The Master

photo I understood long ago that what separates human beings from all other creatures on the planet is our ability to reason. Our basic animal instincts— fear, compassion, lust, pity, envy, joy, dread, etc—become harnessed and channeled through the awareness that comes from reason and that is what shapes who we are and what we can be.

Wouldn’t it be nice if Paul Thomas Anderson’s new movie The Master was that simple.

There’s never anything simple about Anderson’s films, but The Master is perhaps the most oblique of them all. After simmering with it in my head for a couple of days, I still can’t come around to a way of communicating concretely about this film. While it would be easy to just write it off as a film that presents a character that seems to be a likeness of L. Ron Hubbard, the founder of Scientology and shows the workings of a fledgling cult-like religion also akin to Scientology, that’s not what this movie is about. Or at least, that’s not what the experience of this film is.

The experience of The Master comes through the total immersion into the lives and minds of two characters. One, played by Philip Seymour Hoffman, has ideas of how to harness our human capacity for awareness to achieve a perfect state of understanding. The other, played by Joaquin Phoenix, is a disciple of Hoffman’s character and becomes the ideal—and willing—test subject for his theories.

Beyond this simple framework is a film rich with interpretative material—just like any religion or philosophy, or even poetry, what it’s trying to say is exactly what you think it’s trying to say. So any critic who thinks they can sum up the themes or messages in this movie will be wrong.

What can’t be looked at obliquely here though are the concrete elements of filmmaking that aren’t left open to interpretation: the acting, the writing and the direction, which are all phenomenal. Phoenix inhabits his character completely, physically and emotionally pushing the boundaries of performance. He is disturbing, haunting and hypnotic—you can’t take your eyes off him no matter how much you want to. It is clear that Anderson often just set the camera and let Phoenix go—no matter how many takes there may have been for a scene, you just get the feeling each was unique—Phoenix feels wild and off the hinges at every moment, which generates a sense of danger and excitement in each moment. Hoffman, on the other hand, is the picture of control, in being and in body, and his contrast to Phoenix—and their perfection on screen together—is the center of this film and the reason to see it.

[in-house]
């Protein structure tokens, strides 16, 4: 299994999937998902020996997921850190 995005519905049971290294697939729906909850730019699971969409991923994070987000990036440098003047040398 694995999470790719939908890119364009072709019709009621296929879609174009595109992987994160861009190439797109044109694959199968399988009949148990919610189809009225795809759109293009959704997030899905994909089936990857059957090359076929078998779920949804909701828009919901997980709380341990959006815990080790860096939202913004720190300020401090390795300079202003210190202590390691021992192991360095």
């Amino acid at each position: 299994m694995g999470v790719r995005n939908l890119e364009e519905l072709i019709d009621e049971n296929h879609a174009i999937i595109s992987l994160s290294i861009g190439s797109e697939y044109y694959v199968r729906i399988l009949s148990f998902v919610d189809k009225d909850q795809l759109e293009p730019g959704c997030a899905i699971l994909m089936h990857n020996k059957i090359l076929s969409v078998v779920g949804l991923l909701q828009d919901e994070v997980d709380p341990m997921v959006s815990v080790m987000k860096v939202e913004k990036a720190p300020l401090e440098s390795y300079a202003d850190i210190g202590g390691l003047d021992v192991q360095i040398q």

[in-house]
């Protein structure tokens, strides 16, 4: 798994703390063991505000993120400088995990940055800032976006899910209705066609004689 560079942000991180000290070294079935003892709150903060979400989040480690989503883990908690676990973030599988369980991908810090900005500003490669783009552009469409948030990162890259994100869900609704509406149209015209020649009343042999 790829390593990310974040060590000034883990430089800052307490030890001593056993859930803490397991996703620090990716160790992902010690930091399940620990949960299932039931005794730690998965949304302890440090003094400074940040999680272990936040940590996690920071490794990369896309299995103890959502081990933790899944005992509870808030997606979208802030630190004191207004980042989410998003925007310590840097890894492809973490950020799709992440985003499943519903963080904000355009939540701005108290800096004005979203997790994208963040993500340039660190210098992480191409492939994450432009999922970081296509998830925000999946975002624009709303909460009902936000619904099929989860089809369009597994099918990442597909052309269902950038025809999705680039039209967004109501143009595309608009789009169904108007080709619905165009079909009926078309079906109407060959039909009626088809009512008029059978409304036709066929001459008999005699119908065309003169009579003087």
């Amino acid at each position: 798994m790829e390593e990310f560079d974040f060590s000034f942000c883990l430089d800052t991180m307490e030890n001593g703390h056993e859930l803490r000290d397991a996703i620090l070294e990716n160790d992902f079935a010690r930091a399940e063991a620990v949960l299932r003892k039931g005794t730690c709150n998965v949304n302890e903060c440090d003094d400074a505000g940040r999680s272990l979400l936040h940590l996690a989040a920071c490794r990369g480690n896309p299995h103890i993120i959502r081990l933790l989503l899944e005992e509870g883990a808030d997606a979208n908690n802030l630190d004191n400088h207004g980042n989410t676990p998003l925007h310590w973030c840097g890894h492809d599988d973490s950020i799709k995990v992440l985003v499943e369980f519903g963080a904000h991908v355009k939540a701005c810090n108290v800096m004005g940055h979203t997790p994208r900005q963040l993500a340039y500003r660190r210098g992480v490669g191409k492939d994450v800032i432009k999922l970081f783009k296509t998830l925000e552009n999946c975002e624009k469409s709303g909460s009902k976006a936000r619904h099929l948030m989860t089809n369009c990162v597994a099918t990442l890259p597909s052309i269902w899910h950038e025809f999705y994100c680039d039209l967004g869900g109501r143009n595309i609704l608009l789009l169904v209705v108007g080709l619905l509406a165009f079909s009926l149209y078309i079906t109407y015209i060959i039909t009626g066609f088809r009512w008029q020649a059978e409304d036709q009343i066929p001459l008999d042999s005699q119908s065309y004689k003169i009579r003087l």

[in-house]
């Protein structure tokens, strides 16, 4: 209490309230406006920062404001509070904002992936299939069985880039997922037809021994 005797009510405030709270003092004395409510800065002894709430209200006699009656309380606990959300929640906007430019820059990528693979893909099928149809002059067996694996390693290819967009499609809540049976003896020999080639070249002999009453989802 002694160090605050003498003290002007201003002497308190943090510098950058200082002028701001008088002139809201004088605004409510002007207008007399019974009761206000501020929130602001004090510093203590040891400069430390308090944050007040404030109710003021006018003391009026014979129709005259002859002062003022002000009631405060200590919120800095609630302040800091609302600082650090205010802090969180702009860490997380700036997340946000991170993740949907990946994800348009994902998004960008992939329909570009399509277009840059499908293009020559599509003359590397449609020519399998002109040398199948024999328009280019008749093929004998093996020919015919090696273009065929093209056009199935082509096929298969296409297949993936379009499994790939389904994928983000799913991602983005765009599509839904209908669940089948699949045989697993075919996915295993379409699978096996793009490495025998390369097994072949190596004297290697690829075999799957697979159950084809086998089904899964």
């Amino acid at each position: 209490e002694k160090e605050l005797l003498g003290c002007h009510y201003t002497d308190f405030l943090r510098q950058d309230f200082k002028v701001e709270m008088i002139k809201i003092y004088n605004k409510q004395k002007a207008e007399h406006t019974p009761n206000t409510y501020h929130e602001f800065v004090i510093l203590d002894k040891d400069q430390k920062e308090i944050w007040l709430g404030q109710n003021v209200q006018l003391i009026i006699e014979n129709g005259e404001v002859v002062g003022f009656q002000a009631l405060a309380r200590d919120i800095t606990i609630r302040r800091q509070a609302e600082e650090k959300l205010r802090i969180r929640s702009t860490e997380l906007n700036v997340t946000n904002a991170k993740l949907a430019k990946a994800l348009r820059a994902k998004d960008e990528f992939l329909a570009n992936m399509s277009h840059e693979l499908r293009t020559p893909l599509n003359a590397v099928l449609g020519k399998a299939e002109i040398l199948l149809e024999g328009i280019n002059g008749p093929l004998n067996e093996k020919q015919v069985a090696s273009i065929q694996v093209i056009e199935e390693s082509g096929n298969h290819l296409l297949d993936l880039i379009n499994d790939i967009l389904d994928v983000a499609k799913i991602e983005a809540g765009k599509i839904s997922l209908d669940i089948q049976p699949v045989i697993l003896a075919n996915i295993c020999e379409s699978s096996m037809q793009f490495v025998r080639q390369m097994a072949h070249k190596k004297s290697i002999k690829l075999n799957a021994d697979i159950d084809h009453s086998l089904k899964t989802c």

Again, it’s really hard to narrow The Master down to some easily digestible descriptive morsel. There is a lot there and if you like movies that are challenging and wander outside the lines, you’ll get everything you want to get out of it. Anderson shot the film in 70mm and even though there aren’t the wide vistas and gorgeous landscape shots as there were in Anderson’s last film There Will Be Blood, the shot selection and cinematography are just as rich. But it is Phoenix’s disturbingly fascinating performance that stands out, even from a script with such deeply resonant themes.

While I’m not completely on board with most critics who hail this film as a masterpiece, it certainly is a finely made film by one of this generation’s finest filmmakers. And it nearly rendered me speechless, which could be the biggest testament of all.